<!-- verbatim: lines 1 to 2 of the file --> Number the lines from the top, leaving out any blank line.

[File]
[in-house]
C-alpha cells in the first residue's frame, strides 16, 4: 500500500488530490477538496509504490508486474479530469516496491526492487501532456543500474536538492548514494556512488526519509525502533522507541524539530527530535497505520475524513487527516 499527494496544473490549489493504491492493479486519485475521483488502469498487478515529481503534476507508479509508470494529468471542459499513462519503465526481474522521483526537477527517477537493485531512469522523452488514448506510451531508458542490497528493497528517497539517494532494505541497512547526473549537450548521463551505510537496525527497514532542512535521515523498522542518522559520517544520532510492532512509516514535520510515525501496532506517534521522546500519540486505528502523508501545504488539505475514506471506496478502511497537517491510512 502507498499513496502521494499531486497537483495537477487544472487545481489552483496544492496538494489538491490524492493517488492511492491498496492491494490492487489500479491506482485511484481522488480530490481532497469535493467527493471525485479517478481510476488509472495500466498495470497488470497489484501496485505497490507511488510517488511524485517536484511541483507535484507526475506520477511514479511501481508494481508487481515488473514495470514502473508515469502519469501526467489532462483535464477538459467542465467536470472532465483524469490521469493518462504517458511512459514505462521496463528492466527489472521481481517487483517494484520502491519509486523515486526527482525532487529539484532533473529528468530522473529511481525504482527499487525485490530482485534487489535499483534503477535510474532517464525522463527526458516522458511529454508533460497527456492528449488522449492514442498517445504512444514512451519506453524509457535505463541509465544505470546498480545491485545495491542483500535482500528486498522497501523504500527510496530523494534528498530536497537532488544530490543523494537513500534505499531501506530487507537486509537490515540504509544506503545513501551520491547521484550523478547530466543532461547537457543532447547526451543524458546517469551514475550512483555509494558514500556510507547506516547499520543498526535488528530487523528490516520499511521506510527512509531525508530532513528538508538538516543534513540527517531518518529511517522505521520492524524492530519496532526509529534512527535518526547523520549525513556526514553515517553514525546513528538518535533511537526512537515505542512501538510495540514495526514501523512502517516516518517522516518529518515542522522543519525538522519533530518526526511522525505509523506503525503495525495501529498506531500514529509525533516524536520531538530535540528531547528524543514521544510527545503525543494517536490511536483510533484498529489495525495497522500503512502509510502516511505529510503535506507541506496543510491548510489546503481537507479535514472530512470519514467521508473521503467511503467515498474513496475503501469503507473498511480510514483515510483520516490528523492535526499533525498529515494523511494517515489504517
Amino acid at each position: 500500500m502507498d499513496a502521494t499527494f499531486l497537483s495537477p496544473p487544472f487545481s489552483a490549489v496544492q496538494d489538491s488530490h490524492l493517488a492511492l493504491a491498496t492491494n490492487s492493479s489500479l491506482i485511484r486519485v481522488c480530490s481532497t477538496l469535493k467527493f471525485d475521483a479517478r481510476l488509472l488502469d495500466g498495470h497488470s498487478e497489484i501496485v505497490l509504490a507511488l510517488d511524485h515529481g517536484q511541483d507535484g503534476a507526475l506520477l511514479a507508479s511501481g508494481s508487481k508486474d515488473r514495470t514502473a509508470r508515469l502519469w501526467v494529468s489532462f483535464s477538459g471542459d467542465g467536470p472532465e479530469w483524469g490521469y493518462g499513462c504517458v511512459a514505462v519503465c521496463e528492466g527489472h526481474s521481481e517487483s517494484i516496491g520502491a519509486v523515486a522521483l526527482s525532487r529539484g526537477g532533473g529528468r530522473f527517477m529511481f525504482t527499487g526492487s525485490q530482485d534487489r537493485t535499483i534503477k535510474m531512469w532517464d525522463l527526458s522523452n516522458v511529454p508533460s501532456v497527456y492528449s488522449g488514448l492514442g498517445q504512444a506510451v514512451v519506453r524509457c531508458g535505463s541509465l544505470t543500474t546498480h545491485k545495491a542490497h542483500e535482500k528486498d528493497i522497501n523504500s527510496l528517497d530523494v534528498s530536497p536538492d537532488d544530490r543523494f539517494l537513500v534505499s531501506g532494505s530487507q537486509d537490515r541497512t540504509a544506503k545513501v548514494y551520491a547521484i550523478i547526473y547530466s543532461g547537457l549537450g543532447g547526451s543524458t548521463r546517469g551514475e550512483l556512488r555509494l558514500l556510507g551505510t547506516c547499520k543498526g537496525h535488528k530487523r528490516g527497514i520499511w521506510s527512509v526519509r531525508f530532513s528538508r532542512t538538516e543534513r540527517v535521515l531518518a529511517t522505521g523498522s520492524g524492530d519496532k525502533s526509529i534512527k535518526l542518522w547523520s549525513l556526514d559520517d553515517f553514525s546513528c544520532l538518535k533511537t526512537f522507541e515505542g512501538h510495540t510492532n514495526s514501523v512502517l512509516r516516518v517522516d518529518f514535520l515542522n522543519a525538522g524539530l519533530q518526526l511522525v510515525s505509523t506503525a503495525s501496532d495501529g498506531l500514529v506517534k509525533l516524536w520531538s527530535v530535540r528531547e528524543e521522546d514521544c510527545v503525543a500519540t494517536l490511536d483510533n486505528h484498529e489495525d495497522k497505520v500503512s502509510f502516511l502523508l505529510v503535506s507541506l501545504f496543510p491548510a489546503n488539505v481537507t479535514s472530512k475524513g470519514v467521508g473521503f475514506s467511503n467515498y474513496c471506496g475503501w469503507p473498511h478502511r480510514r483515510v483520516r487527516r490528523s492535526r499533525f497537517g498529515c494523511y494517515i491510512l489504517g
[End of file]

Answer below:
[in-house]
C-alpha cells in the first residue's frame, strides 16, 4: 500500500488530490477538496509504490508486474479530469516496491526492487501532456543500474536538492548514494556512488526519509525502533522507541524539530527530535497505520475524513487527516 499527494496544473490549489493504491492493479486519485475521483488502469498487478515529481503534476507508479509508470494529468471542459499513462519503465526481474522521483526537477527517477537493485531512469522523452488514448506510451531508458542490497528493497528517497539517494532494505541497512547526473549537450548521463551505510537496525527497514532542512535521515523498522542518522559520517544520532510492532512509516514535520510515525501496532506517534521522546500519540486505528502523508501545504488539505475514506471506496478502511497537517491510512 502507498499513496502521494499531486497537483495537477487544472487545481489552483496544492496538494489538491490524492493517488492511492491498496492491494490492487489500479491506482485511484481522488480530490481532497469535493467527493471525485479517478481510476488509472495500466498495470497488470497489484501496485505497490507511488510517488511524485517536484511541483507535484507526475506520477511514479511501481508494481508487481515488473514495470514502473508515469502519469501526467489532462483535464477538459467542465467536470472532465483524469490521469493518462504517458511512459514505462521496463528492466527489472521481481517487483517494484520502491519509486523515486526527482525532487529539484532533473529528468530522473529511481525504482527499487525485490530482485534487489535499483534503477535510474532517464525522463527526458516522458511529454508533460497527456492528449488522449492514442498517445504512444514512451519506453524509457535505463541509465544505470546498480545491485545495491542483500535482500528486498522497501523504500527510496530523494534528498530536497537532488544530490543523494537513500534505499531501506530487507537486509537490515540504509544506503545513501551520491547521484550523478547530466543532461547537457543532447547526451543524458546517469551514475550512483555509494558514500556510507547506516547499520543498526535488528530487523528490516520499511521506510527512509531525508530532513528538508538538516543534513540527517531518518529511517522505521520492524524492530519496532526509529534512527535518526547523520549525513556526514553515517553514525546513528538518535533511537526512537515505542512501538510495540514495526514501523512502517516516518517522516518529518515542522522543519525538522519533530518526526511522525505509523506503525503495525495501529498506531500514529509525533516524536520531538530535540528531547528524543514521544510527545503525543494517536490511536483510533484498529489495525495497522500503512502509510502516511505529510503535506507541506496543510491548510489546503481537507479535514472530512470519514467521508473521503467511503467515498474513496475503501469503507473498511480510514483515510483520516490528523492535526499533525498529515494523511494517515489504517